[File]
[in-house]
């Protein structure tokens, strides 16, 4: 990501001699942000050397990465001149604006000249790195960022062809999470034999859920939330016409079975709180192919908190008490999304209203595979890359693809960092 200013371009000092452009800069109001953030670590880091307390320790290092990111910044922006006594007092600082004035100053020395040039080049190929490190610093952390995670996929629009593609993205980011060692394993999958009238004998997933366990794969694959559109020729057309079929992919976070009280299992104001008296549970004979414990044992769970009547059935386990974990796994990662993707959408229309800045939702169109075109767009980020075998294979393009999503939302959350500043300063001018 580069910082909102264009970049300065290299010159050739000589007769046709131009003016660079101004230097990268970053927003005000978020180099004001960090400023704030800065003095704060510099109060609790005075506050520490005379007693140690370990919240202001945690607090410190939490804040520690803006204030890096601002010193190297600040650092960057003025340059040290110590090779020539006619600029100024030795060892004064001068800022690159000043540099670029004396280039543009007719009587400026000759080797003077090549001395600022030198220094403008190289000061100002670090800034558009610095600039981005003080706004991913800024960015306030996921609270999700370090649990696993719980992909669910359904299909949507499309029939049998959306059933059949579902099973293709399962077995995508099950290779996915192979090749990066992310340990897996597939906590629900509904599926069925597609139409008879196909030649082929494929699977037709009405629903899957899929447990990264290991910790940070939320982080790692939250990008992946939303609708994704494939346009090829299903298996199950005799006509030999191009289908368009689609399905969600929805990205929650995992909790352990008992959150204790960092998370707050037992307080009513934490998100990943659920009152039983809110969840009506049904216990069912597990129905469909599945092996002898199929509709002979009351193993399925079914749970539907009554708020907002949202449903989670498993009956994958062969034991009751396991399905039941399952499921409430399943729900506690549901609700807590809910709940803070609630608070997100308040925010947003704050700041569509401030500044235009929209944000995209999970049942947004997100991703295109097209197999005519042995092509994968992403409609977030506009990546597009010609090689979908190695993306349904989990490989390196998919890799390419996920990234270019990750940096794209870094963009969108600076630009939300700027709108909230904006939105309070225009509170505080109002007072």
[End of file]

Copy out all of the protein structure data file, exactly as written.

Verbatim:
[in-house]
């Protein structure tokens, strides 16, 4: 990501001699942000050397990465001149604006000249790195960022062809999470034999859920939330016409079975709180192919908190008490999304209203595979890359693809960092 200013371009000092452009800069109001953030670590880091307390320790290092990111910044922006006594007092600082004035100053020395040039080049190929490190610093952390995670996929629009593609993205980011060692394993999958009238004998997933366990794969694959559109020729057309079929992919976070009280299992104001008296549970004979414990044992769970009547059935386990974990796994990662993707959408229309800045939702169109075109767009980020075998294979393009999503939302959350500043300063001018 580069910082909102264009970049300065290299010159050739000589007769046709131009003016660079101004230097990268970053927003005000978020180099004001960090400023704030800065003095704060510099109060609790005075506050520490005379007693140690370990919240202001945690607090410190939490804040520690803006204030890096601002010193190297600040650092960057003025340059040290110590090779020539006619600029100024030795060892004064001068800022690159000043540099670029004396280039543009007719009587400026000759080797003077090549001395600022030198220094403008190289000061100002670090800034558009610095600039981005003080706004991913800024960015306030996921609270999700370090649990696993719980992909669910359904299909949507499309029939049998959306059933059949579902099973293709399962077995995508099950290779996915192979090749990066992310340990897996597939906590629900509904599926069925597609139409008879196909030649082929494929699977037709009405629903899957899929447990990264290991910790940070939320982080790692939250990008992946939303609708994704494939346009090829299903298996199950005799006509030999191009289908368009689609399905969600929805990205929650995992909790352990008992959150204790960092998370707050037992307080009513934490998100990943659920009152039983809110969840009506049904216990069912597990129905469909599945092996002898199929509709002979009351193993399925079914749970539907009554708020907002949202449903989670498993009956994958062969034991009751396991399905039941399952499921409430399943729900506690549901609700807590809910709940803070609630608070997100308040925010947003704050700041569509401030500044235009929209944000995209999970049942947004997100991703295109097209197999005519042995092509994968992403409609977030506009990546597009010609090689979908190695993306349904989990490989390196998919890799390419996920990234270019990750940096794209870094963009969108600076630009939300700027709108909230904006939105309070225009509170505080109002007072």